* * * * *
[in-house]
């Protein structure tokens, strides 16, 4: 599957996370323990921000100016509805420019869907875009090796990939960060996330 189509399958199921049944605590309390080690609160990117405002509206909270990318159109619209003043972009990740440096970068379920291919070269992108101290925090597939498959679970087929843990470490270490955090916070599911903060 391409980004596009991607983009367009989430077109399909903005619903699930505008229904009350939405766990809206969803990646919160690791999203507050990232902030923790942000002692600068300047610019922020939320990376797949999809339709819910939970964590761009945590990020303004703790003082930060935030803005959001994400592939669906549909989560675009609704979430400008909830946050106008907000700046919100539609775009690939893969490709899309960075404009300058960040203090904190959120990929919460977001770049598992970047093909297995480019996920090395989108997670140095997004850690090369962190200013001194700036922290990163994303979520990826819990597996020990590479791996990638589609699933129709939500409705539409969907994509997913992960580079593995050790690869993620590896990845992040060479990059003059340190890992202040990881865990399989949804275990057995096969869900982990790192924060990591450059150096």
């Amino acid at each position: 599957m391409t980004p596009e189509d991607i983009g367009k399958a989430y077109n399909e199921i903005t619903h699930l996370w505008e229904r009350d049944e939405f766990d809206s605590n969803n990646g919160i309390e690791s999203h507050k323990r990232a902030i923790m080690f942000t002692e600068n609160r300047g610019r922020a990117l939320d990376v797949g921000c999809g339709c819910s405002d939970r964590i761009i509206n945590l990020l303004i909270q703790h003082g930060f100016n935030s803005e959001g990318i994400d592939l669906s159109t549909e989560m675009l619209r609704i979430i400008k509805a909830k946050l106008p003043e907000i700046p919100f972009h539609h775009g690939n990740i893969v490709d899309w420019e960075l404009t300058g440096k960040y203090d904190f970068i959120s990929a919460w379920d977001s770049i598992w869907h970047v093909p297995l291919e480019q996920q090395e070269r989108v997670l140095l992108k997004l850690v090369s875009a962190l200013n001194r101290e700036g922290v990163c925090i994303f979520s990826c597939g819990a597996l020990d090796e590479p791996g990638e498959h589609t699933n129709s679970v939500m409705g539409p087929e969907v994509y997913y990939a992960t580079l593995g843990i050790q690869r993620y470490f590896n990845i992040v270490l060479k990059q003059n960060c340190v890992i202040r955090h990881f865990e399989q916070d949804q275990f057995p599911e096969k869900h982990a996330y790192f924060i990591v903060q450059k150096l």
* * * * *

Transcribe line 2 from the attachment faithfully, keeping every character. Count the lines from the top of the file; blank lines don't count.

């Protein structure tokens, strides 16, 4: 599957996370323990921000100016509805420019869907875009090796990939960060996330 189509399958199921049944605590309390080690609160990117405002509206909270990318159109619209003043972009990740440096970068379920291919070269992108101290925090597939498959679970087929843990470490270490955090916070599911903060 391409980004596009991607983009367009989430077109399909903005619903699930505008229904009350939405766990809206969803990646919160690791999203507050990232902030923790942000002692600068300047610019922020939320990376797949999809339709819910939970964590761009945590990020303004703790003082930060935030803005959001994400592939669906549909989560675009609704979430400008909830946050106008907000700046919100539609775009690939893969490709899309960075404009300058960040203090904190959120990929919460977001770049598992970047093909297995480019996920090395989108997670140095997004850690090369962190200013001194700036922290990163994303979520990826819990597996020990590479791996990638589609699933129709939500409705539409969907994509997913992960580079593995050790690869993620590896990845992040060479990059003059340190890992202040990881865990399989949804275990057995096969869900982990790192924060990591450059150096």